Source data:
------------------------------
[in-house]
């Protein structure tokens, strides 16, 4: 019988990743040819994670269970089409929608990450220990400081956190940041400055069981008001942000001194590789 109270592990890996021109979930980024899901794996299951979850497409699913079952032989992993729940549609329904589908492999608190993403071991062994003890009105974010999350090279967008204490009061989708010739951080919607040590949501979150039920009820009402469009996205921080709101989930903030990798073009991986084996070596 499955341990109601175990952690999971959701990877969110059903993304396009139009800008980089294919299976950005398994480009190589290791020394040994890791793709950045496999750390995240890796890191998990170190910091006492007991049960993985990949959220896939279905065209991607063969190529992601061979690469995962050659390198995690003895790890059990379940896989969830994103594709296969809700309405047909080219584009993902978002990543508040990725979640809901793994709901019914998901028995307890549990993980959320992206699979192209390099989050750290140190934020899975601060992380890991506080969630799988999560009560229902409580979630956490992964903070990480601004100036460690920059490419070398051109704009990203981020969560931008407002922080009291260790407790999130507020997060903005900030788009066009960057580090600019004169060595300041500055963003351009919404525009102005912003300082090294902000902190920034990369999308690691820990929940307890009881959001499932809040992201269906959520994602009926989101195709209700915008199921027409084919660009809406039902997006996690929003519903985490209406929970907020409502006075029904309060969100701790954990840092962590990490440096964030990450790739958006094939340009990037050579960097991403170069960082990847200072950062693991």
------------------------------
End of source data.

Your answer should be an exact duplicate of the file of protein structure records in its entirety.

[in-house]
């Protein structure tokens, strides 16, 4: 019988990743040819994670269970089409929608990450220990400081956190940041400055069981008001942000001194590789 109270592990890996021109979930980024899901794996299951979850497409699913079952032989992993729940549609329904589908492999608190993403071991062994003890009105974010999350090279967008204490009061989708010739951080919607040590949501979150039920009820009402469009996205921080709101989930903030990798073009991986084996070596 499955341990109601175990952690999971959701990877969110059903993304396009139009800008980089294919299976950005398994480009190589290791020394040994890791793709950045496999750390995240890796890191998990170190910091006492007991049960993985990949959220896939279905065209991607063969190529992601061979690469995962050659390198995690003895790890059990379940896989969830994103594709296969809700309405047909080219584009993902978002990543508040990725979640809901793994709901019914998901028995307890549990993980959320992206699979192209390099989050750290140190934020899975601060992380890991506080969630799988999560009560229902409580979630956490992964903070990480601004100036460690920059490419070398051109704009990203981020969560931008407002922080009291260790407790999130507020997060903005900030788009066009960057580090600019004169060595300041500055963003351009919404525009102005912003300082090294902000902190920034990369999308690691820990929940307890009881959001499932809040992201269906959520994602009926989101195709209700915008199921027409084919660009809406039902997006996690929003519903985490209406929970907020409502006075029904309060969100701790954990840092962590990490440096964030990450790739958006094939340009990037050579960097991403170069960082990847200072950062693991």